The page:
The wearable itself is the white plastic object on the left (known as the Thync module, or a neuromodulation device), and it attaches to the user's forehead along with special strips for calm or energy Vibes. The package, which costs $299, includes 10 calm and 10 energy strips, which are recommended as single-use only (but depending on the wearer could support 3 or 4 uses before the effectiveness of the strip deterioriates). The strips are meant for 5-20 minutes of us (it does not require the user to wear them on a constant basis to receive the effects).

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Image: Scott Matteson

The strips themselves appear as follows:

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Image: Scott Matteson

I had a chat with Tyler and Pal about the release of the Thync module.

"Right now we're releasing a couple of thousand modules via a limited edition," Tyler said. "The overall release opens in the fall. We'll be shipping the first batch in 2 weeks. When users receive the product they can download the app from Thync web site. The first time you turn it on it runs a basic video to show you how it works. We want to make sure everyone learns to use out of the gate."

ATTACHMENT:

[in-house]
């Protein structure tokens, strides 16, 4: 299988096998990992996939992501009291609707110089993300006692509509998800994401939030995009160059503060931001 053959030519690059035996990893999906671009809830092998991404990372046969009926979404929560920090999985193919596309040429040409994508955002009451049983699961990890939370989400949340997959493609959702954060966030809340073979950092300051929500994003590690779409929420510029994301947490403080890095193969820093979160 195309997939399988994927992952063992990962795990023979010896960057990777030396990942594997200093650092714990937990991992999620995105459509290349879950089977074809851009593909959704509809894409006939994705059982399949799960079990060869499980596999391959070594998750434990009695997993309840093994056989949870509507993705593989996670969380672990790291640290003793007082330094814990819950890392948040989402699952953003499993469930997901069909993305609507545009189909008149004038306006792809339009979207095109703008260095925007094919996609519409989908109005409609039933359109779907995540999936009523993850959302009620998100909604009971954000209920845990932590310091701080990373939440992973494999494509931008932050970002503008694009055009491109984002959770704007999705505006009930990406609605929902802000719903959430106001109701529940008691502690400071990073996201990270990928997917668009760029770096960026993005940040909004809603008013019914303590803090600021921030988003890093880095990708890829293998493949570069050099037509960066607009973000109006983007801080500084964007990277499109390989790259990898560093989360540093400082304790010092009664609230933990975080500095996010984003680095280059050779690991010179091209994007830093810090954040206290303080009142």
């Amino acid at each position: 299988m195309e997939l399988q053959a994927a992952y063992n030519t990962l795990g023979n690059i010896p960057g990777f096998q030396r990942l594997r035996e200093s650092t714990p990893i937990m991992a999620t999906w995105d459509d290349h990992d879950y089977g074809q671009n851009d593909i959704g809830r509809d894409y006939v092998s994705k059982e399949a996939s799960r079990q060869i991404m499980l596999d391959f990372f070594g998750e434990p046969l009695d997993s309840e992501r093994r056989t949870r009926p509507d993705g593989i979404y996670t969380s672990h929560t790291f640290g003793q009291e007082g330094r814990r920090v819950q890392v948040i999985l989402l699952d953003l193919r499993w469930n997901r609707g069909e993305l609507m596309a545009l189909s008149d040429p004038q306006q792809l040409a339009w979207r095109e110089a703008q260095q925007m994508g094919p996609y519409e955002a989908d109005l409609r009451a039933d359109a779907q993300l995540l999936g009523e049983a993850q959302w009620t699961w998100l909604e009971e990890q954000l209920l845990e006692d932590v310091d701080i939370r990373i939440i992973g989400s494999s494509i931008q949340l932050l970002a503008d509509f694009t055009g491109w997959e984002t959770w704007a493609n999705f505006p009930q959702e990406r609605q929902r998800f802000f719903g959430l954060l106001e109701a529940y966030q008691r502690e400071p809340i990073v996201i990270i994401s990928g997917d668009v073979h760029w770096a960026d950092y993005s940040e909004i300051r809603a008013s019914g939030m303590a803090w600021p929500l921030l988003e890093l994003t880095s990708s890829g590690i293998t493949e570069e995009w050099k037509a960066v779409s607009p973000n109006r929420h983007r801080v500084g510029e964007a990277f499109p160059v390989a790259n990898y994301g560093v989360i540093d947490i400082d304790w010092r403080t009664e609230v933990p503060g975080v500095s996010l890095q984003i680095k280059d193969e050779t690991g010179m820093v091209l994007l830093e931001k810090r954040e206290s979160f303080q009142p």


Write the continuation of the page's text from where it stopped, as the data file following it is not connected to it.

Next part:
We talked about the consumable strips that go with the product.

"At present the strips are $20 per pack of five, but we're working to drive down the cost," Tyler said.

When I met with Tyler and Pal in March they had more basic versions of their calm and energy Vibes. The Vibes have advanced since then, with three specific categories and names for each (they tested hundreds of people to characterize their experiences, and this is how they developed the names).

Calm Vibe options

  • Ease - A 5 minute Vibe to take the edge off stressful situations
  • Unwind - A 10 minute program made for post work de-stress
  • Rest - A 20 minute experience, which can also put you into a good state for sleep

The "Rest" Vibe has been found to aid with quality sleep and better rest; in fact, a study was conducted to analyze this concept (though it should be noted that the focus was on people with overactive minds and not genuine sleep disorders). As Tyler reported in a LinkedIn article, this Vibe produced the following benefits when used before bedtime:

  • 31 out of 43 (72%) people reported feeling more rejuvenated;
  • 33 out of 43 (77%) people reported feeling less drowsy;
  • 19 out of 31 (61%) people reported having less anxiety;
  • 21 out of 31 (68%) people reported feeling less stressed;
  • 27 out of 41 (66%) people reported they had an easier time falling asleep;